What does Yokich have to offer? Empty gestures and photo-ops.

Non English speaking workers at Mexican Industries in Detroit belong to a newly organized unit of UAW Local 600, an amalgamated octopus of a local that includes the Ford Rouge complex. For five months Mexican Industries deducted union dues from workers' checks but never paid the union. In comments to the press Local 600 president, Jerry Sullivan, indicated that an agreement had been made to defer payment of dues to help the company's cash flow: an unprecedented level of union/management cooperation. The company closed down and filed for bankruptcy protection.

The money is gone. The UAW withheld vital information from Mexican Industry workers, concealed from them the imminent risk of closure and layoff, and donated union dues to company coffers without the informed consent of the membership. But now that the rat is out of the bag, Solidarity reports that Local 600 "has kicked into high gear." The report claimed that 200 Mexican Industry workers took qualifying exams for possible jobs at Ford. The rag neglected to mention the exams were in English.

The same issue of Solidarity magazine extolled Ron Gettlefinger for mobilizing 2,000 UAW members to rally support for Ford CEO, Jacques Nasser during congressional hearings in Washington. The article failed to mention that Ford paid lost time and expenses. Typical Gettlefinger whoopee -- we don't care how many times the Explorer rolls over, as long as we get paid, we'll roll over too.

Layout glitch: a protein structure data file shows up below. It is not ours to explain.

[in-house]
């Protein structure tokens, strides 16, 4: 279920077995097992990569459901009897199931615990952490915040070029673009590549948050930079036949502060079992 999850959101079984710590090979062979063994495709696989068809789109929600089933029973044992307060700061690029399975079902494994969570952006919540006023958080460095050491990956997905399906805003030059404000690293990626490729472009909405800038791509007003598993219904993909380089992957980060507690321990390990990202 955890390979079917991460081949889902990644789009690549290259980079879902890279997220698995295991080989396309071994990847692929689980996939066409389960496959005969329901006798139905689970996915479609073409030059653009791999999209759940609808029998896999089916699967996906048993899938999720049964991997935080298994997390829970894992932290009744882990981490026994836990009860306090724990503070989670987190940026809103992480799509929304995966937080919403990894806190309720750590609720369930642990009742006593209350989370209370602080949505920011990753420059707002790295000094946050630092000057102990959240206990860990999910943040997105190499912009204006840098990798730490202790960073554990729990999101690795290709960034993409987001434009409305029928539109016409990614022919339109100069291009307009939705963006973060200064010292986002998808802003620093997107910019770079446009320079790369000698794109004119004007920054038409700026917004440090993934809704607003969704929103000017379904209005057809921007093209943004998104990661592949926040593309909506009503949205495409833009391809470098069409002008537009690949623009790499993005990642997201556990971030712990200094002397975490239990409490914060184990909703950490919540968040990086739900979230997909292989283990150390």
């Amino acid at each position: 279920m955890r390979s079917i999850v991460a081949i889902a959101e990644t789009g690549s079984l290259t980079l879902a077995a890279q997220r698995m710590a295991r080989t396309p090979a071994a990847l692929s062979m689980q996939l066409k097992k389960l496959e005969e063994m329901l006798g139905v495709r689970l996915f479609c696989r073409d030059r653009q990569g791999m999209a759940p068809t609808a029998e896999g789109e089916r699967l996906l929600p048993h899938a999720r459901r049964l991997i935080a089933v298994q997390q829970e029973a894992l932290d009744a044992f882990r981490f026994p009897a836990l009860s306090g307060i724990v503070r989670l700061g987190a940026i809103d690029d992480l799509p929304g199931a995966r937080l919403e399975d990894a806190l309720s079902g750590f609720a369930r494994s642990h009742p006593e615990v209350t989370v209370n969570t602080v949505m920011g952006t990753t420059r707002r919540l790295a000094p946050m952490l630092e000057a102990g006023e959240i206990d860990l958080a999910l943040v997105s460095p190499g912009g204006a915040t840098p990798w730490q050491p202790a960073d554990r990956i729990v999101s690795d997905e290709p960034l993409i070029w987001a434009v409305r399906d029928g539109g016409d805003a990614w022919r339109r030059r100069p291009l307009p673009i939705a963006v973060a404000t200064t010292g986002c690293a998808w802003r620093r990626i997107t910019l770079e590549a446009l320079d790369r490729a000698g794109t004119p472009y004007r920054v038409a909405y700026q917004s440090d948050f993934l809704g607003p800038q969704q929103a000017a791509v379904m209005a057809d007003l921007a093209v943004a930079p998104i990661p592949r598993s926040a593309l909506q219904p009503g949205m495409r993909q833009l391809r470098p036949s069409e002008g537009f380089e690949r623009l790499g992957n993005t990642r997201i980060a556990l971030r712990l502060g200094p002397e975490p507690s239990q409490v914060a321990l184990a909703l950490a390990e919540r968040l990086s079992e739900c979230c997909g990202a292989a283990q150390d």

The very same issue of Solidarity rag described the plight of retirees who can't make ends meet. The UAW solicits $2 per month of voluntary dues from retirees, an easy million bucks a month. Where does the money go? Politicians' pockets. Mostly the same politicians who with a Democratic president and Democratic controlled congress delivered NAFTA.

Paul Wellstone the progressive Senator from Minnesota has introduced a bill that would reform labor law, protect workers' rights, and make it easier for unions to organize. The UAW hasn't shown any support for the bill. Convoys for corporate coverups, but not for labor law reform? Do they expect Frère Jacques to bankroll a campaign for fair labor laws? These are the kinds of leaders you just want to get behind and push off the cliff.